Pros and Cons of Serverless Computing

Pros and Cons of Serverless Computing


After reading about serverless and researching about it a bit, now you are finally ready to take the leap of faith. You believe that by shifting from a traditional-server architecture to a serverless one, your business will become more optimized. However, such decisions should not be made without looking at both sides of the coin.

Like everything new, serverless brings its advantages and disadvantages to the table, which should be looked into and business processes must be matched with them, to make an informed decision.

Pros of Serverless Computing:

Image-rich applications:

Nowadays, people use a plethora of devices which have various screen sizes and resolutions. Images need to be delivered to such varying screen-sizes with appropriate resolutions to fit them. Serverless helps in making it possible and that too, quite fast. This helps in enhancing the user experience.

Easy scaling:

This is the core which makes serverless so popular right now. Serverless has gone one step ahead of the micro service paradigm and moved on to functions. Monolithic applications can’t be scaled at all, while microservices are moderately scalable. Functions, however, being tiny are immensely scalable. This relieves the developers of any anxiety stemming from sudden spikes in user numbers. Whenever new users show up, platforms automatically scale the applications (comprised of functions) to fit the demand. For example, chatbots are being used today with high efficiency with the help of serverless.

Event-driven systems:

Serverless is boon for systems in which, by implementing event-driven or scheduled triggers, processes become highly efficient and hassle-free. For example, motion-triggered recording in security cameras; periodic report generation, emergency system reports; etc. There can be endless possibilities after moving to serverless.

Low human costs:

The discomfort of moving entire data from a legacy setup to a serverless one is made even more alluring by the added benefit of low human costs. There is no need to hire anybody specifically to set up and maintain the servers. That is taken care of by the vendor.

Billing by compute time/ resource used:

The best thing about serverless hands down. This is the one thing which can bring the cost down from gargantuan figures to mere pocket change. Most of the vendors offer payment arrangements based on computing resources consumed. So, you’re billed only when an application is invoked, and stopped as soon as the application is released.

Cons of Serverless Computing:

Vendor lock-in:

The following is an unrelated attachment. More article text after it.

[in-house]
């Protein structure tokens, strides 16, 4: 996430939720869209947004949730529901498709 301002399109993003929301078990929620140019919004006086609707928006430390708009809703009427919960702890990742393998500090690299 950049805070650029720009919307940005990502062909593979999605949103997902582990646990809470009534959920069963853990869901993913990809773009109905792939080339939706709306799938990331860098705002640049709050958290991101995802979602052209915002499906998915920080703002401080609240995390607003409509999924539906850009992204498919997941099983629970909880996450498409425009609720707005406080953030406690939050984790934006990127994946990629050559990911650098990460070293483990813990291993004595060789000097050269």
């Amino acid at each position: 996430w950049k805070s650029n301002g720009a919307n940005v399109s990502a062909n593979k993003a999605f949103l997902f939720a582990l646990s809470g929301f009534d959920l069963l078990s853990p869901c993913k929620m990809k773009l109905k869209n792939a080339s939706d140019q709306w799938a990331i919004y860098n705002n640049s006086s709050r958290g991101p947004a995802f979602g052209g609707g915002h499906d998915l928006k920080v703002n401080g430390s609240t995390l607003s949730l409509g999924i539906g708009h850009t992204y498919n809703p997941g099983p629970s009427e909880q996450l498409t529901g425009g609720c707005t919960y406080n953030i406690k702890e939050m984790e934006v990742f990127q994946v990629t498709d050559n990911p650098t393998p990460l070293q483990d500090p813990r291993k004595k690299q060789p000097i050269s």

Why is switching between multiple vendors such an issue for businesses? The problem is not dependency on functions, which are movable from one platform to another, but the APIs which the vendors use. These are platform-specific, and therein lies the problem. This issue can be partially mitigated, still, one should carefully consider all options. The vendor that is selected should be capable of handling all the requirements of a business. 

Learning curve:

Serverless is a relatively new technology. As such it evolves constantly and it becomes difficult to keep pace with the changes while going on with day-to-day activities. Serverless developers being in short supply come at a steep price unless you know where to look .

Testing and debugging become more challenging:

In case of legacy backend setups, developers can simply build applications which are specifically designed to run on servers made by their colleagues. However, when all the backend is handled by someone else, it becomes more difficult to replicate the platform the environment in which applications are supposed to run to test and debug them. However, some vendors allow testing in sandboxes before actually deploying anything.

Security concerns:

Service-providers use the same servers to handle the processes of multiple clients. Although theoretically it is supposed to be safe, there are many third-party services on which applications depend on. These services receive data may morph it. Still, many aspects of serverless also make it more secure. For example, due to constant load and release, a server can’t stay compromised for long. Denial of service attacks become virtually impossible to carry out on serverless.

Unsuitable for long-running tasks:

When an application has to run constantly and process data at the same time, a legacy server setup might be a better option in that case and a serverless arrangement may end up paying more in the end. Also, when an application runs constantly, it would be better to know the backend set up in and out to have better command on it.


By considering all these points we make these observations:
1) Serverless provides more convenience than anything previously did.
2) It has the added benefit of costing less on two fronts, human resource and running of servers.
3) It is ideal for many existing and potential solutions, but due to its constant changes, the cost is a little steep for changing.
4) May not be suitable for some systems
Regardless of this, serverless is gaining traction rapidly and is set to become a major phenomenon soon.